A. Prominent V waves in the pulmonary artery capillary wedge pressure tracing
B. Increased right heart pressures and decreased left heart pressures with inspiration
C. Elevation and equalization of cardiac pressures
D. An oxygen step-up from the right atrium to the pulmonary artery
E. Prominent V waves in the right atrial pressure tracing
F. Both B and C
Choice A describes the findings in acute mitral valve regurgitation which can occur as a complication of an inferior myocardial infarction from papillary muscle rupture. When a large pressure is forced into the left atrium during systole from the mitral regurgitant volume, a large pressure wave is created which is the V wave. Normal V waves are small, however it becomes quite large with severe mitral regurgitation. Likewise, choice E describes severe tricuspid regurgitation which has similar hemodynamics, only translated to the right heart.
Acute severe mitral regurgitation is a life-threatening disorder. Papillary muscle rupture after acute myocardial infarction can occur as a complication of an inferior MI (right coronary artery supply) since the posteromedial papillary muscle is the most likely to rupture.
There are two papillary muscles that comprise part of the complex anatomy of the mitral valve. The anterolateral papillary muscle receives dual blood supply from the left anterior descending coronary artery and the left circumflex coronary artery in most individuals while the posteromedial papillary muscle receives its sole blood supply from the right coronary artery. Complete infarction of the posteromedial papillary muscle can occur during an inferior MI while only partial or no damage will be done to the anterolateral papillary muscle during an anterior (left anterior descending) or lateral (circumflex) infarction since there is dual blood supply to this papillary muscle. Thus, the posteromedial papillary muscle is the most likely to rupture.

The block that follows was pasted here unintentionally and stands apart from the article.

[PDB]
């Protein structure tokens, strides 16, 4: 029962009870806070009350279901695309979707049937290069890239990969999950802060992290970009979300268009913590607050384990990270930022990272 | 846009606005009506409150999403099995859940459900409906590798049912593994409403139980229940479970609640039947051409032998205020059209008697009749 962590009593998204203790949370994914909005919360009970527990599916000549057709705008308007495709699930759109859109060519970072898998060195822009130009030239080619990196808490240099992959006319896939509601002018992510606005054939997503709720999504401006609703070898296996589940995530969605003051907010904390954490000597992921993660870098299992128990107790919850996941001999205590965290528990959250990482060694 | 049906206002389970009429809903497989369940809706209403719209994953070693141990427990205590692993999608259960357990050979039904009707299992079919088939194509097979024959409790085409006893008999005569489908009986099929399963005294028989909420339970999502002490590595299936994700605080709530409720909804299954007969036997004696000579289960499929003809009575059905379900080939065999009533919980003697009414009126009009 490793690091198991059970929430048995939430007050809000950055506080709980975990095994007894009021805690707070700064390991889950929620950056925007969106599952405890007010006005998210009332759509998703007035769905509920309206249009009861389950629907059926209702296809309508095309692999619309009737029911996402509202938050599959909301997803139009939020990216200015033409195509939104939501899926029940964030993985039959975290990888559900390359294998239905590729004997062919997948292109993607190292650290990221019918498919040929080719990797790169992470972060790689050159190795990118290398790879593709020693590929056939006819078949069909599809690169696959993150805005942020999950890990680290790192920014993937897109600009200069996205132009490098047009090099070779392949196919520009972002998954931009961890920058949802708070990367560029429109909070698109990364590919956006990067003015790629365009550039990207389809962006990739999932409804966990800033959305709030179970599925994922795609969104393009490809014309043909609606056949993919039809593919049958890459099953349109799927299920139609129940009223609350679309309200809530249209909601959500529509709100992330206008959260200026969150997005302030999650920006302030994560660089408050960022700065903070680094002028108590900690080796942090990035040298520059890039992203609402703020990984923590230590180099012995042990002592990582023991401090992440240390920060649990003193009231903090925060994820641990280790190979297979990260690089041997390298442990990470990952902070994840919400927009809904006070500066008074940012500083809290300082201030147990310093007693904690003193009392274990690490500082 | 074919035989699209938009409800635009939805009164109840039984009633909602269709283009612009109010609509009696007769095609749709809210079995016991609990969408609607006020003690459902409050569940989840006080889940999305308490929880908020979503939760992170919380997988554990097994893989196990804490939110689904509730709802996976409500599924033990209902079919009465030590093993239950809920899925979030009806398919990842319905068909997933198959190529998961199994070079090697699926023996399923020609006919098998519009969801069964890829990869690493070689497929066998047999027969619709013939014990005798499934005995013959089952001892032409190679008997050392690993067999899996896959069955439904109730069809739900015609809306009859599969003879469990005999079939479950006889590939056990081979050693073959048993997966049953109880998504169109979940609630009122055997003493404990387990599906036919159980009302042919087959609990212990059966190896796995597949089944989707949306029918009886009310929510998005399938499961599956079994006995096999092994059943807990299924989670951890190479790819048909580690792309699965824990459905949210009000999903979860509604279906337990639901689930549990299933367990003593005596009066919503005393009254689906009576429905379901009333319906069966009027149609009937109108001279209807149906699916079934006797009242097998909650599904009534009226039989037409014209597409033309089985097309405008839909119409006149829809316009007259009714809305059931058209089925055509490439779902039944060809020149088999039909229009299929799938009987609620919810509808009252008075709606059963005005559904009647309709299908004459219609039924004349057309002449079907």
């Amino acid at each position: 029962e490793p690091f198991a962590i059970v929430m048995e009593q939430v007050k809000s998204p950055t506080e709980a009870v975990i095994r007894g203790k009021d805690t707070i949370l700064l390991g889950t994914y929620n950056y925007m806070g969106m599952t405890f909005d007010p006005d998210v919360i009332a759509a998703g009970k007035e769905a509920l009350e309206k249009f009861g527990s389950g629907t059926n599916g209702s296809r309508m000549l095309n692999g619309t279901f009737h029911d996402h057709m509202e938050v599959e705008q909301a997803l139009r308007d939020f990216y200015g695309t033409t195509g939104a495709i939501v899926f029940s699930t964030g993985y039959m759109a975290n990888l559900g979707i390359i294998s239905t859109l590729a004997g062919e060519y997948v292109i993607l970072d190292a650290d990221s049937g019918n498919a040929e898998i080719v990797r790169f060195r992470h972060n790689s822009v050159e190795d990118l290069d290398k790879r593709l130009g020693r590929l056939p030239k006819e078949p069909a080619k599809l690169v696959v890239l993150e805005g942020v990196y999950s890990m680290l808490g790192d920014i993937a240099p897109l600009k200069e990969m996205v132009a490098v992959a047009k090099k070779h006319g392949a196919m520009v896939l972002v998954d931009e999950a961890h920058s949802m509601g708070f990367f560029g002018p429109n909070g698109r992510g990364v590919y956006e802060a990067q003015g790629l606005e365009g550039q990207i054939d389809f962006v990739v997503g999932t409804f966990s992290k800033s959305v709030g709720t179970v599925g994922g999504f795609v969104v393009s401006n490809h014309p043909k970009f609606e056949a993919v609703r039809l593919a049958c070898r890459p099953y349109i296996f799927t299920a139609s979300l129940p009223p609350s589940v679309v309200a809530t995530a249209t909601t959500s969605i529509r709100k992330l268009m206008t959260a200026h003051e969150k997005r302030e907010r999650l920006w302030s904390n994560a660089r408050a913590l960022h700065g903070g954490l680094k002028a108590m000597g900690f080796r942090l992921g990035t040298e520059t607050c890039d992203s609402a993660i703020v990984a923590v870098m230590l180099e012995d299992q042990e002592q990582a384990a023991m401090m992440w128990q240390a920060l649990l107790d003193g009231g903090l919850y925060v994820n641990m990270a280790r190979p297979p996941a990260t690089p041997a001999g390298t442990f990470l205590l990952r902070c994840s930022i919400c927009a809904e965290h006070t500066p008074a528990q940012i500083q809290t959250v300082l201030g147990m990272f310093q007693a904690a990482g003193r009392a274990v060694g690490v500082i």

Emergent surgical repair or replacement of the mitral valve is indicated. Mortality approaches 100% if not surgically fixed.
A left ventricular free wall rupture causes sudden accumulation of blood in the pericardium and cardiac tamponade which can be rapidly fatal. Choice B and C describe ventricular interdependence that occurs during cardiac tamponade or constrictive pericarditis. Normally, the pericardium can expand as the heart fills, however with cardiac tamponade from a large pericardial effusion or constrictive pericarditis, this is not able to occur. As a person inspires, venous return is increased to the right heart and the interventricular septum bulges to the left impairing left ventricular filling, reducing left heart cardiac output and thus decreasing systemic pressure (increasing the “pulsus paradoxus”). As a person exhales, right ventricular filling decreases and the left heart fills causing the interventricular septum to bulge to the right impairing right ventricular filling. The diastolic pressures are elevated and equal since every cardiac chamber pressure influences the other considering the heart is not able to expand as mentioned above.
Choice D describes an acute ventricular septal defect, right heart catheterization will show an “oxygen step-up” between the right atrium and right ventricle or pulmonary artery (since oxygenated blood will be present in the right ventricle or pulmonary artery). When infarction of the interventricular septum occurs, this area can thin with the remodeling process and on occasion, a complete defect between the right and left ventricles can develop. This results in left to right shunting of blood and can be life-threatening when acute. A holosystolic murmur at the left lower sternal border occurs.